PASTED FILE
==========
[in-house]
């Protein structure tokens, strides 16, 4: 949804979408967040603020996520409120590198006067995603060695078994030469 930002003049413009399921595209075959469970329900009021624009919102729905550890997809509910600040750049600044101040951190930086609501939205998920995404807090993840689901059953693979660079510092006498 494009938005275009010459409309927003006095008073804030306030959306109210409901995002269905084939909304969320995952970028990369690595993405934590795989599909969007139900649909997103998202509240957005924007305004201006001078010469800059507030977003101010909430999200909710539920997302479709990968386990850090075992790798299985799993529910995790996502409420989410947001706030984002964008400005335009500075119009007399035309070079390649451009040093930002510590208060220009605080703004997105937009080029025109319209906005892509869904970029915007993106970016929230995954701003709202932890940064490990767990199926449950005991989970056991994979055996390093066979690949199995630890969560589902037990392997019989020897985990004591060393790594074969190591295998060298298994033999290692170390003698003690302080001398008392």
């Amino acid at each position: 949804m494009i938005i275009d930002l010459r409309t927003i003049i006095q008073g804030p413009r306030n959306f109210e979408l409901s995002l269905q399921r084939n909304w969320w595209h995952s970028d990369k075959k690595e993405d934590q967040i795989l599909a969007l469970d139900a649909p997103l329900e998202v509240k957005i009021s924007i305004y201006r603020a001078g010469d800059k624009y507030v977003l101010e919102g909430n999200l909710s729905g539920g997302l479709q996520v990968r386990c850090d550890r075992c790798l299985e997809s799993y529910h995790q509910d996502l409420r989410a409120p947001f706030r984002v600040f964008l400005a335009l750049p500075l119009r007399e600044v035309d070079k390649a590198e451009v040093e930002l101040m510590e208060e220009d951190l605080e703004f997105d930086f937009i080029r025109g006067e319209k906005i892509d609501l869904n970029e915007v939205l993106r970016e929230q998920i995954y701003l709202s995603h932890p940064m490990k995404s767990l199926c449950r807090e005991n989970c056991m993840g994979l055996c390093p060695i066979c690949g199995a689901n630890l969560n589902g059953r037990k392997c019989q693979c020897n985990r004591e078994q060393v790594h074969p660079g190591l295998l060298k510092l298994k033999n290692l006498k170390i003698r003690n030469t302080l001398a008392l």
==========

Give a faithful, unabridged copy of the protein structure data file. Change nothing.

[in-house]
């Protein structure tokens, strides 16, 4: 949804979408967040603020996520409120590198006067995603060695078994030469 930002003049413009399921595209075959469970329900009021624009919102729905550890997809509910600040750049600044101040951190930086609501939205998920995404807090993840689901059953693979660079510092006498 494009938005275009010459409309927003006095008073804030306030959306109210409901995002269905084939909304969320995952970028990369690595993405934590795989599909969007139900649909997103998202509240957005924007305004201006001078010469800059507030977003101010909430999200909710539920997302479709990968386990850090075992790798299985799993529910995790996502409420989410947001706030984002964008400005335009500075119009007399035309070079390649451009040093930002510590208060220009605080703004997105937009080029025109319209906005892509869904970029915007993106970016929230995954701003709202932890940064490990767990199926449950005991989970056991994979055996390093066979690949199995630890969560589902037990392997019989020897985990004591060393790594074969190591295998060298298994033999290692170390003698003690302080001398008392």
């Amino acid at each position: 949804m494009i938005i275009d930002l010459r409309t927003i003049i006095q008073g804030p413009r306030n959306f109210e979408l409901s995002l269905q399921r084939n909304w969320w595209h995952s970028d990369k075959k690595e993405d934590q967040i795989l599909a969007l469970d139900a649909p997103l329900e998202v509240k957005i009021s924007i305004y201006r603020a001078g010469d800059k624009y507030v977003l101010e919102g909430n999200l909710s729905g539920g997302l479709q996520v990968r386990c850090d550890r075992c790798l299985e997809s799993y529910h995790q509910d996502l409420r989410a409120p947001f706030r984002v600040f964008l400005a335009l750049p500075l119009r007399e600044v035309d070079k390649a590198e451009v040093e930002l101040m510590e208060e220009d951190l605080e703004f997105d930086f937009i080029r025109g006067e319209k906005i892509d609501l869904n970029e915007v939205l993106r970016e929230q998920i995954y701003l709202s995603h932890p940064m490990k995404s767990l199926c449950r807090e005991n989970c056991m993840g994979l055996c390093p060695i066979c690949g199995a689901n630890l969560n589902g059953r037990k392997c019989q693979c020897n985990r004591e078994q060393v790594h074969p660079g190591l295998l060298k510092l298994k033999n290692l006498k170390i003698r003690n030469t302080l001398a008392l």